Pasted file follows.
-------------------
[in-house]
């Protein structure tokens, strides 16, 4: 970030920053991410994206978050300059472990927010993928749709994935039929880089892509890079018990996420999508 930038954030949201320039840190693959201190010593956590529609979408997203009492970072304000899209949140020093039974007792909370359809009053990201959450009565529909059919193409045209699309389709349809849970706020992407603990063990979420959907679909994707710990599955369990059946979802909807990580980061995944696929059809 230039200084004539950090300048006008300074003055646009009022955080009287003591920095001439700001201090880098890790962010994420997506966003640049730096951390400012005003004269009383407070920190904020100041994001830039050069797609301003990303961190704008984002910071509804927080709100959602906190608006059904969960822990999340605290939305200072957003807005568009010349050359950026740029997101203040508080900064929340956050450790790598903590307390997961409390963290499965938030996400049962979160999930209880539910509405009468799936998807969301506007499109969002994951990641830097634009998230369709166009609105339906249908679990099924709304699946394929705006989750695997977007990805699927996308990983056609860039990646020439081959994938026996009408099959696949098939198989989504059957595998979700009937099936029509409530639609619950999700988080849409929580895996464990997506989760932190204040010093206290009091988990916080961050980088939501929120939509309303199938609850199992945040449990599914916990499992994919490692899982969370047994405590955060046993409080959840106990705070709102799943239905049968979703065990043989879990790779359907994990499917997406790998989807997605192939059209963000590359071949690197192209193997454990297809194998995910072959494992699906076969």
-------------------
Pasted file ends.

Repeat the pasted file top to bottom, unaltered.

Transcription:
[in-house]
């Protein structure tokens, strides 16, 4: 970030920053991410994206978050300059472990927010993928749709994935039929880089892509890079018990996420999508 930038954030949201320039840190693959201190010593956590529609979408997203009492970072304000899209949140020093039974007792909370359809009053990201959450009565529909059919193409045209699309389709349809849970706020992407603990063990979420959907679909994707710990599955369990059946979802909807990580980061995944696929059809 230039200084004539950090300048006008300074003055646009009022955080009287003591920095001439700001201090880098890790962010994420997506966003640049730096951390400012005003004269009383407070920190904020100041994001830039050069797609301003990303961190704008984002910071509804927080709100959602906190608006059904969960822990999340605290939305200072957003807005568009010349050359950026740029997101203040508080900064929340956050450790790598903590307390997961409390963290499965938030996400049962979160999930209880539910509405009468799936998807969301506007499109969002994951990641830097634009998230369709166009609105339906249908679990099924709304699946394929705006989750695997977007990805699927996308990983056609860039990646020439081959994938026996009408099959696949098939198989989504059957595998979700009937099936029509409530639609619950999700988080849409929580895996464990997506989760932190204040010093206290009091988990916080961050980088939501929120939509309303199938609850199992945040449990599914916990499992994919490692899982969370047994405590955060046993409080959840106990705070709102799943239905049968979703065990043989879990790779359907994990499917997406790998989807997605192939059209963000590359071949690197192209193997454990297809194998995910072959494992699906076969």